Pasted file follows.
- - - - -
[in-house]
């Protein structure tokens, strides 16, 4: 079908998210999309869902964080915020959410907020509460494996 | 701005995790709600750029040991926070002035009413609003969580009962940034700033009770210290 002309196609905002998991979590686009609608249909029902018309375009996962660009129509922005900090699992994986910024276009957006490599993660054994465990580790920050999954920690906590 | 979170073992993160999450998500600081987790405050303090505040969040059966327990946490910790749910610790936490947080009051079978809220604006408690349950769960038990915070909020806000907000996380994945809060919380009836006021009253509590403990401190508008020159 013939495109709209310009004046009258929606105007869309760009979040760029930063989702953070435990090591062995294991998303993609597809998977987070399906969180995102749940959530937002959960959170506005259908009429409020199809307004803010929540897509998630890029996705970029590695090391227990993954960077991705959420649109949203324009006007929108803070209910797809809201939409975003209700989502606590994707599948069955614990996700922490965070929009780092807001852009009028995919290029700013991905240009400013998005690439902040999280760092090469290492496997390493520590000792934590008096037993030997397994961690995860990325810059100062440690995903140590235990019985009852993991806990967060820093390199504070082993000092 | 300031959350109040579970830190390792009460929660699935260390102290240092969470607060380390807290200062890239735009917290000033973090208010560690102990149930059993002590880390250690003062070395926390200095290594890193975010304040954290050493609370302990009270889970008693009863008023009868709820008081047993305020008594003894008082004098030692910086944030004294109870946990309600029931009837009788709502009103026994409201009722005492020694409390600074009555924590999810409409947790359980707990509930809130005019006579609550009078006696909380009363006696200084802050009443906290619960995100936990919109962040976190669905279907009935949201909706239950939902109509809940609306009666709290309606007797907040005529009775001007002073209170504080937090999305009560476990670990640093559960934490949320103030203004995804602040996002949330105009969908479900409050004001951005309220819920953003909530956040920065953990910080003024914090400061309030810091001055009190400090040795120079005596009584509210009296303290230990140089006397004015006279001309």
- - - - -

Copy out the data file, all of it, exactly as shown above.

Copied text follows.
[in-house]
């Protein structure tokens, strides 16, 4: 079908998210999309869902964080915020959410907020509460494996 | 701005995790709600750029040991926070002035009413609003969580009962940034700033009770210290 002309196609905002998991979590686009609608249909029902018309375009996962660009129509922005900090699992994986910024276009957006490599993660054994465990580790920050999954920690906590 | 979170073992993160999450998500600081987790405050303090505040969040059966327990946490910790749910610790936490947080009051079978809220604006408690349950769960038990915070909020806000907000996380994945809060919380009836006021009253509590403990401190508008020159 013939495109709209310009004046009258929606105007869309760009979040760029930063989702953070435990090591062995294991998303993609597809998977987070399906969180995102749940959530937002959960959170506005259908009429409020199809307004803010929540897509998630890029996705970029590695090391227990993954960077991705959420649109949203324009006007929108803070209910797809809201939409975003209700989502606590994707599948069955614990996700922490965070929009780092807001852009009028995919290029700013991905240009400013998005690439902040999280760092090469290492496997390493520590000792934590008096037993030997397994961690995860990325810059100062440690995903140590235990019985009852993991806990967060820093390199504070082993000092 | 300031959350109040579970830190390792009460929660699935260390102290240092969470607060380390807290200062890239735009917290000033973090208010560690102990149930059993002590880390250690003062070395926390200095290594890193975010304040954290050493609370302990009270889970008693009863008023009868709820008081047993305020008594003894008082004098030692910086944030004294109870946990309600029931009837009788709502009103026994409201009722005492020694409390600074009555924590999810409409947790359980707990509930809130005019006579609550009078006696909380009363006696200084802050009443906290619960995100936990919109962040976190669905279907009935949201909706239950939902109509809940609306009666709290309606007797907040005529009775001007002073209170504080937090999305009560476990670990640093559960934490949320103030203004995804602040996002949330105009969908479900409050004001951005309220819920953003909530956040920065953990910080003024914090400061309030810091001055009190400090040795120079005596009584509210009296303290230990140089006397004015006279001309």